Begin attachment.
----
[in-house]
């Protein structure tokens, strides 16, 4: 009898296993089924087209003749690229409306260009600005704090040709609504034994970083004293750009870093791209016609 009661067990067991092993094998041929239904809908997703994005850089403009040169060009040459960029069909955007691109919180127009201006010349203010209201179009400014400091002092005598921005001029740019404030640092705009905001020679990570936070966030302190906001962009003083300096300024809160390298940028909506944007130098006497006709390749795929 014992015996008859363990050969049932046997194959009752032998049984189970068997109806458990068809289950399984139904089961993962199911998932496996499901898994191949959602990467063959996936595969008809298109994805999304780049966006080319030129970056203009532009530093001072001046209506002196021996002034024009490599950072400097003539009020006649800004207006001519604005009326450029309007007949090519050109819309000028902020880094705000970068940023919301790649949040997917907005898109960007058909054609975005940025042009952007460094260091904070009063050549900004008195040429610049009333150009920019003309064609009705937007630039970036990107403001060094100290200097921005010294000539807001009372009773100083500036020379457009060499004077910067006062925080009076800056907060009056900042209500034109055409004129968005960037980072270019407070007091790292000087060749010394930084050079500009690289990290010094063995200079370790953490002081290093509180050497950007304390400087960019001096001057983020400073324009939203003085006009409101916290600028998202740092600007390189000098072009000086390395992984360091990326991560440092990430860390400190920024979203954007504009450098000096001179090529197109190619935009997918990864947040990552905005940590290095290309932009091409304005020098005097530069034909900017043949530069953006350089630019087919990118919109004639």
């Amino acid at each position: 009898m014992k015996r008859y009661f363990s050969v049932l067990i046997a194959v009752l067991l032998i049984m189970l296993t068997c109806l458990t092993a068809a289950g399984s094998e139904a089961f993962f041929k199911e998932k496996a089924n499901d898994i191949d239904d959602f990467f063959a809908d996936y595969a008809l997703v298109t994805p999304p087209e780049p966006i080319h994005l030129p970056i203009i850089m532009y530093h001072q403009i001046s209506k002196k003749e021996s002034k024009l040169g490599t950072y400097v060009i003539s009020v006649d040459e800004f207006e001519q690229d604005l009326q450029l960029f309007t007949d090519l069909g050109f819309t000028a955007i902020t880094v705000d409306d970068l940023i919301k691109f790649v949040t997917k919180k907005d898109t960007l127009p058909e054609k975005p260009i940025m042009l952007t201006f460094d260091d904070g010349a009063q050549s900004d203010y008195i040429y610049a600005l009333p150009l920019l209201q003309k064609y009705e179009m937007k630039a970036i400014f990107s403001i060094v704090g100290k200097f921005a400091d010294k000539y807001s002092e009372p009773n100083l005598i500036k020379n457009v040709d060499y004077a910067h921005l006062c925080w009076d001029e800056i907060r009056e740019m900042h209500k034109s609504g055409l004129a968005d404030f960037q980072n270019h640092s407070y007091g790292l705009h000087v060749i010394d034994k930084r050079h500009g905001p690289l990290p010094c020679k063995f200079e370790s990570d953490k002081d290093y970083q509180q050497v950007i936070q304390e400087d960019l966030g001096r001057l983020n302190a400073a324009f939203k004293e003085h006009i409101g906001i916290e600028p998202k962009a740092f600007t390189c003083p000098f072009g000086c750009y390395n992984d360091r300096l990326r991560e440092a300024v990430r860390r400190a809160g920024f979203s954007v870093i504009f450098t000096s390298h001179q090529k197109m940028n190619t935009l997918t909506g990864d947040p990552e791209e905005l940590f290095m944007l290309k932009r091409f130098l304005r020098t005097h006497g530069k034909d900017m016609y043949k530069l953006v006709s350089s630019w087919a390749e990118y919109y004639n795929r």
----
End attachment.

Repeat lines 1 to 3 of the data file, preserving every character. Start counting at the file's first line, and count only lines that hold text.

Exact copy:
[in-house]
């Protein structure tokens, strides 16, 4: 009898296993089924087209003749690229409306260009600005704090040709609504034994970083004293750009870093791209016609 009661067990067991092993094998041929239904809908997703994005850089403009040169060009040459960029069909955007691109919180127009201006010349203010209201179009400014400091002092005598921005001029740019404030640092705009905001020679990570936070966030302190906001962009003083300096300024809160390298940028909506944007130098006497006709390749795929 014992015996008859363990050969049932046997194959009752032998049984189970068997109806458990068809289950399984139904089961993962199911998932496996499901898994191949959602990467063959996936595969008809298109994805999304780049966006080319030129970056203009532009530093001072001046209506002196021996002034024009490599950072400097003539009020006649800004207006001519604005009326450029309007007949090519050109819309000028902020880094705000970068940023919301790649949040997917907005898109960007058909054609975005940025042009952007460094260091904070009063050549900004008195040429610049009333150009920019003309064609009705937007630039970036990107403001060094100290200097921005010294000539807001009372009773100083500036020379457009060499004077910067006062925080009076800056907060009056900042209500034109055409004129968005960037980072270019407070007091790292000087060749010394930084050079500009690289990290010094063995200079370790953490002081290093509180050497950007304390400087960019001096001057983020400073324009939203003085006009409101916290600028998202740092600007390189000098072009000086390395992984360091990326991560440092990430860390400190920024979203954007504009450098000096001179090529197109190619935009997918990864947040990552905005940590290095290309932009091409304005020098005097530069034909900017043949530069953006350089630019087919990118919109004639």
């Amino acid at each position: 009898m014992k015996r008859y009661f363990s050969v049932l067990i046997a194959v009752l067991l032998i049984m189970l296993t068997c109806l458990t092993a068809a289950g399984s094998e139904a089961f993962f041929k199911e998932k496996a089924n499901d898994i191949d239904d959602f990467f063959a809908d996936y595969a008809l997703v298109t994805p999304p087209e780049p966006i080319h994005l030129p970056i203009i850089m532009y530093h001072q403009i001046s209506k002196k003749e021996s002034k024009l040169g490599t950072y400097v060009i003539s009020v006649d040459e800004f207006e001519q690229d604005l009326q450029l960029f309007t007949d090519l069909g050109f819309t000028a955007i902020t880094v705000d409306d970068l940023i919301k691109f790649v949040t997917k919180k907005d898109t960007l127009p058909e054609k975005p260009i940025m042009l952007t201006f460094d260091d904070g010349a009063q050549s900004d203010y008195i040429y610049a600005l009333p150009l920019l209201q003309k064609y009705e179009m937007k630039a970036i400014f990107s403001i060094v704090g100290k200097f921005a400091d010294k000539y807001s002092e009372p009773n100083l005598i500036k020379n457009v040709d060499y004077a910067h921005l006062c925080w009076d001029e800056i907060r009056e740019m900042h209500k034109s609504g055409l004129a968005d404030f960037q980072n270019h640092s407070y007091g790292l705009h000087v060749i010394d034994k930084r050079h500009g905001p690289l990290p010094c020679k063995f200079e370790s990570d953490k002081d290093y970083q509180q050497v950007i936070q304390e400087d960019l966030g001096r001057l983020n302190a400073a324009f939203k004293e003085h006009i409101g906001i916290e600028p998202k962009a740092f600007t390189c003083p000098f072009g000086c750009y390395n992984d360091r300096l990326r991560e440092a300024v990430r860390r400190a809160g920024f979203s954007v870093i504009f450098t000096s390298h001179q090529k197109m940028n190619t935009l997918t909506g990864d947040p990552e791209e905005l940590f290095m944007l290309k932009r091409f130098l304005r020098t005097h006497g530069k034909d900017m016609y043949k530069l953006v006709s350089s630019w087919a390749e990118y919109y004639n795929r």